Mary Granville Pendarves Delany
(May 14, 1700-April 15, 1788)
Mary Delany, born in England, practiced the traditional crafts of her time, such as needlework and silhouettes. It wasn’t until the age of 72, four years after the death of her second husband, that she tried a new technique that was the beginning of collage as we know it today. Delany called it a ‘flower mosaick’, and went on to produce close to a thousand of them, which can be seen at The British Museum.
Pancratium Maritinum (Hexandria Monogynia), formerly in an album (Vol.VII, 45); Sea Daffodil. 1778 Collage of coloured papers, with bodycolour and watercolour, on black ink background
Gloriosa Superba (Hexandria Monogynia), formerly in an album (Vol.IV, 96) Collage of coloured papers, with bodycolour and watercolour, on black ink background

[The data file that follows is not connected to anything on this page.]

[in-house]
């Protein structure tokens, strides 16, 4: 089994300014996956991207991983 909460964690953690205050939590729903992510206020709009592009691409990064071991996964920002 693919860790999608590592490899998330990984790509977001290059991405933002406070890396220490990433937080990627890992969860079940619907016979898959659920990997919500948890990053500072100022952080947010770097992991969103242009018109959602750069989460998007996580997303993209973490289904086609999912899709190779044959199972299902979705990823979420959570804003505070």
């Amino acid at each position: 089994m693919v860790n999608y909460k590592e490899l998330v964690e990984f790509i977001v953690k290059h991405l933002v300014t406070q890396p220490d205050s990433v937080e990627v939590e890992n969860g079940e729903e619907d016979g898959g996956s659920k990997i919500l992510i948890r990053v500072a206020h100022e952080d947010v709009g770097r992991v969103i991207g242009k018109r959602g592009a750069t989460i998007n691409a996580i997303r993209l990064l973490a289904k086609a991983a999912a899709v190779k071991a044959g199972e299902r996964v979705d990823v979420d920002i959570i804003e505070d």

Delany made almost all her collages against a background of black, creating a striking effect quite different from most botanical drawings. She used layers of watercolor to create the background papers, as well as most of the paper used for the flowers. Delany meticulously layered small pieces to create shapes, shading and colors that are very realistic and still admired by botanists today.
Phlomis Leonorus (Didynam: Gymnos:), formerly in an album (Vol.VII, 62); Lion’s Tail. 1777 Collage of coloured papers, with bodycolour and watercolour, on black ink background
Not only is Delany’s work breathtakingly beautiful, I was also (as a 53 year-old art student) drawn to the fact that she started so late in life. Her attention to detail, the subtle shading and painstaking nature of her work all impress me greatly. Mary Delany created a body of work, as well as an art form that lives on today.